From the MANHATTAN CONTRARIAN

Yesterday’s post made the point that states or countries seeking to march toward 100% “renewable” electricity don’t seem to be able to get past about the 50% mark, no matter how many wind turbines and solar panels they build. The reason is that, in practical operation, due to what is called “intermittency,” no output is available from the solar and wind sources at many times of high demand; therefore, during those times, other sources must supply the juice. This practical problem is presented most starkly in California, where the “renewable” strategy is based almost entirely on solar panels, with only a very small wind component. Daily graphs published by the California Independent System Operator (CAISO) show a clear and obvious pattern, where the solar generation drops right to zero every evening just as the peak demand period kicks in from about 6 to 9 PM.

Commenter Sean thinks he has the answer: “Given the predictable daily power generation cycle of solar in sunny places like California and the predictable daily demand which peaks in the evening perhaps solar generators should be required to have electricity storage equivalent to the daily generation of their PV system.”

I thought it might be instructive to play out Sean’s idea to see just how much solar generation capacity and storage it would take to make a system out of just those two elements that would be sufficient to fulfill California’s current electricity requirements. Note: this is an exercise in arithmetic. It is not complicated arithmetic. There is nothing here that goes beyond what you learned in elementary school. On the other hand, few seem to be willing to undertake the effort to do these calculations, or to recognize the consequences.

We start with the current usage that must be supplied. Currently, the usage ranges between a low of around 30 GW and a high of around 40 GW over the course of a day. For purposes of this exercise, let’s assume an average usage of 35 GW. Multiply by 24, and we find as a rough estimate that the system must supply 840 GWH of electricity per day.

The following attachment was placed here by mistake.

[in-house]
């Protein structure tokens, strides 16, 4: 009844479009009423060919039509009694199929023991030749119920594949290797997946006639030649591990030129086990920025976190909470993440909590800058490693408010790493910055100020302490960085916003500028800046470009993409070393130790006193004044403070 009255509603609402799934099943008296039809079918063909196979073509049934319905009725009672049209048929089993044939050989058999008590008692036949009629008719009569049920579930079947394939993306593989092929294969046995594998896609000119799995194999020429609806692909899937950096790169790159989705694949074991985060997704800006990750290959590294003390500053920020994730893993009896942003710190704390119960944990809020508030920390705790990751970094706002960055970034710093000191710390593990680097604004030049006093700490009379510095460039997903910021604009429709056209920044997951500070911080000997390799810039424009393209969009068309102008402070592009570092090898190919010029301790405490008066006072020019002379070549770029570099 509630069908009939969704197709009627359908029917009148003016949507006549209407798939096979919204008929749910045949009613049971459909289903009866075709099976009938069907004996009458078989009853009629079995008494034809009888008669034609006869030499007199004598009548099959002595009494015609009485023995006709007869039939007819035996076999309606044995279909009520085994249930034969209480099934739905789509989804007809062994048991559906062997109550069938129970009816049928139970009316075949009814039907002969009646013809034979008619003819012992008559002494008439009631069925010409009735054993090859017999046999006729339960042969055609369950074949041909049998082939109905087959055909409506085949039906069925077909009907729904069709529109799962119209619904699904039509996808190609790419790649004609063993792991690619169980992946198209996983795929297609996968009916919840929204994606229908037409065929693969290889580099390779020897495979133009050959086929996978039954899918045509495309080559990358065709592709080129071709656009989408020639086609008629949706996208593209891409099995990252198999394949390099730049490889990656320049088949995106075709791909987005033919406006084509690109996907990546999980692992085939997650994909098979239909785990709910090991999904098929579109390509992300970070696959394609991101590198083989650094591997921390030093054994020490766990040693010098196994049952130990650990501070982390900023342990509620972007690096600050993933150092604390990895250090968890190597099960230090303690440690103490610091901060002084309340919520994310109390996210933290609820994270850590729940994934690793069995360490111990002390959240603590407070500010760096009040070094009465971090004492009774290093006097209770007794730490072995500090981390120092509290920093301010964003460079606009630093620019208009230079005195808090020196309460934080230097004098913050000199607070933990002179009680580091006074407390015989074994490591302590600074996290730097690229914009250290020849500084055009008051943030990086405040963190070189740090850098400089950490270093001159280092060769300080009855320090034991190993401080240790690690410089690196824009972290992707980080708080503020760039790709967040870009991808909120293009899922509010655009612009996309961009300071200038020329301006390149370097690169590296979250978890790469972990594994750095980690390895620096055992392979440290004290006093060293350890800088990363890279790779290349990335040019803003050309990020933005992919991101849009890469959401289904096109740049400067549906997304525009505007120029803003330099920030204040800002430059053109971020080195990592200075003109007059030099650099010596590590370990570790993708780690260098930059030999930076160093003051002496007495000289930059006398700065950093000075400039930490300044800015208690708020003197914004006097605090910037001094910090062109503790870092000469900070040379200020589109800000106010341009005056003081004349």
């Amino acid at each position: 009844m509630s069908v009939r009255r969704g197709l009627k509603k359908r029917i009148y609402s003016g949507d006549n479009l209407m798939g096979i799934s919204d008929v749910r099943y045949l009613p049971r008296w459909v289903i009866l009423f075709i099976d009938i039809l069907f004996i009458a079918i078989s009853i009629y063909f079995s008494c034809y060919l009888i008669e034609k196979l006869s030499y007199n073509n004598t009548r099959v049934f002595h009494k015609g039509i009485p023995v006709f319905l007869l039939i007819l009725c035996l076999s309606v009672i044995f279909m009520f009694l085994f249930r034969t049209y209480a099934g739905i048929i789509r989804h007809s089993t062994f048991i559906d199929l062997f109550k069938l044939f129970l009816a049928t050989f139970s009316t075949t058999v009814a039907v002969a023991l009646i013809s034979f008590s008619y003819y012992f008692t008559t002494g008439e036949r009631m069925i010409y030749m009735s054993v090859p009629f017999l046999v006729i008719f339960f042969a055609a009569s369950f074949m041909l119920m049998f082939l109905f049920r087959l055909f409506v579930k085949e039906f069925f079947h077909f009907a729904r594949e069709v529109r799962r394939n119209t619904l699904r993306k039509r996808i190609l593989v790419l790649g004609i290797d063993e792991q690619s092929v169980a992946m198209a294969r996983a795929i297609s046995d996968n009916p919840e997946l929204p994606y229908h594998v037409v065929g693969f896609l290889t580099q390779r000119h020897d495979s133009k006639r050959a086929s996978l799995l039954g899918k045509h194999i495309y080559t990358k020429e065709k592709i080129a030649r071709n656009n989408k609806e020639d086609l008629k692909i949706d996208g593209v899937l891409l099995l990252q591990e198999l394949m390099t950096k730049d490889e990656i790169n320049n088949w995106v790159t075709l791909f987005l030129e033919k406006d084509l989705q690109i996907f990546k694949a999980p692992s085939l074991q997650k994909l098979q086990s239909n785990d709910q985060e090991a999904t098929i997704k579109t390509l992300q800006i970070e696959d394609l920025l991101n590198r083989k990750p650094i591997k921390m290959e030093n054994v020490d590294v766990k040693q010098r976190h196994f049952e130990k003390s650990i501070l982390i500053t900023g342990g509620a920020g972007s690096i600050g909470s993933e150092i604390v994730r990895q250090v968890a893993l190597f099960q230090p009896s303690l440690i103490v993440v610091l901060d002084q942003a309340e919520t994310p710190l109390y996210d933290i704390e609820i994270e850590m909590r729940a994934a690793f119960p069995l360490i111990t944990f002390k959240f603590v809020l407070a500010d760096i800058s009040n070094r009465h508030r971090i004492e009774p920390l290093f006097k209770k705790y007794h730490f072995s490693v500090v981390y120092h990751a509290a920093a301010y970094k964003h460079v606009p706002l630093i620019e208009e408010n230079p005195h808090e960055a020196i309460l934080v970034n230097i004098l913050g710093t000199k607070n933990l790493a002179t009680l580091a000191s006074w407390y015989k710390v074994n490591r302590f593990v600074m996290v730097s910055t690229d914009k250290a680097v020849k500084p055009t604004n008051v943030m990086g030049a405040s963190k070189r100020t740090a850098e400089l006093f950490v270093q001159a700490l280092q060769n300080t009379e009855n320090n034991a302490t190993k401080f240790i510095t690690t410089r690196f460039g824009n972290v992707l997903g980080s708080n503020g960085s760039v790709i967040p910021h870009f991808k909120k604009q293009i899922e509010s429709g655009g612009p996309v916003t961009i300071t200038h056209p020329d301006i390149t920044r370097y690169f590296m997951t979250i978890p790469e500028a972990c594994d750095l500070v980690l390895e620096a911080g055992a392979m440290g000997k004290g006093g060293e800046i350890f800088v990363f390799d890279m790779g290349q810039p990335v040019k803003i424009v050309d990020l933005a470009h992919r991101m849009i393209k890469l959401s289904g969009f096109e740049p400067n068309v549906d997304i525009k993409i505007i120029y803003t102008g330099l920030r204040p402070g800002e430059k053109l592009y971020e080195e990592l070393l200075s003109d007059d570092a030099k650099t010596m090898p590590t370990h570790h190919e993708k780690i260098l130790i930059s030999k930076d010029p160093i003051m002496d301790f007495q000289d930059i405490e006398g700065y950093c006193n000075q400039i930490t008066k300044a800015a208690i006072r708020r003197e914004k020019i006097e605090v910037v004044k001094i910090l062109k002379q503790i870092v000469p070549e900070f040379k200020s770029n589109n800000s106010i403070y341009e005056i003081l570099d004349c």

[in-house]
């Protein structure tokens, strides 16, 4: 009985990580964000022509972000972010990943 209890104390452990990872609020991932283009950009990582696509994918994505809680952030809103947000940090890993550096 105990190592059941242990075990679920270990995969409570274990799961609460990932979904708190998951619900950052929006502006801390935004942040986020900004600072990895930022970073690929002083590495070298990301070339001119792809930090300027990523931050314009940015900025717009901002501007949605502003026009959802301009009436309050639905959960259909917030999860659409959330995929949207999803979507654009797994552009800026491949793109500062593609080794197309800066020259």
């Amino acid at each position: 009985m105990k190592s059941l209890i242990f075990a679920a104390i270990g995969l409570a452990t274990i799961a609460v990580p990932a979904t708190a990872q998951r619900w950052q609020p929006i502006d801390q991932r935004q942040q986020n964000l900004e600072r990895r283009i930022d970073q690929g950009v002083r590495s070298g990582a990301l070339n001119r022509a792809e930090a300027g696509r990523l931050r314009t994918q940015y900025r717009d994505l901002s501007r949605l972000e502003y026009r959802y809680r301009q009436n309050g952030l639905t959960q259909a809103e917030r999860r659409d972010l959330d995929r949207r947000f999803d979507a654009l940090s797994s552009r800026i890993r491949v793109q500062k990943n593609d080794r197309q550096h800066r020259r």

How much capacity of solar panels will we need to provide the 840 GWH? We’ll start with the very sunniest day of the year, June 21. California currently has about 14 GW of solar capacity. Go to those CAISO charts, and we find that on June 21, 2021, which apparently was a very sunny day, those 14 GW of solar panels produced at the rate of about 12 GW maximum from about 8 AM to 6 PM, about half that rate from 7-8 AM and 6-7 PM, and basically nothing the rest of the time. Optimistically, they produced about 140 GWH for the day (10 hrs x 12 GW plus 2 hrs x 6 GW plus a little more for the dawn and dusk hours). That means that to produce your 840 GWH of electricity on a sunny June 21, you will need 6 times the capacity of solar panels that you currently have, or 84 GW. When 7 PM comes, you’ll need enough energy in storage to get you through to the next morning at around 8 AM, when generation will again exceed usage. This is about 13-14 hrs at an average of 35 GW, or around 475 GWH of storage.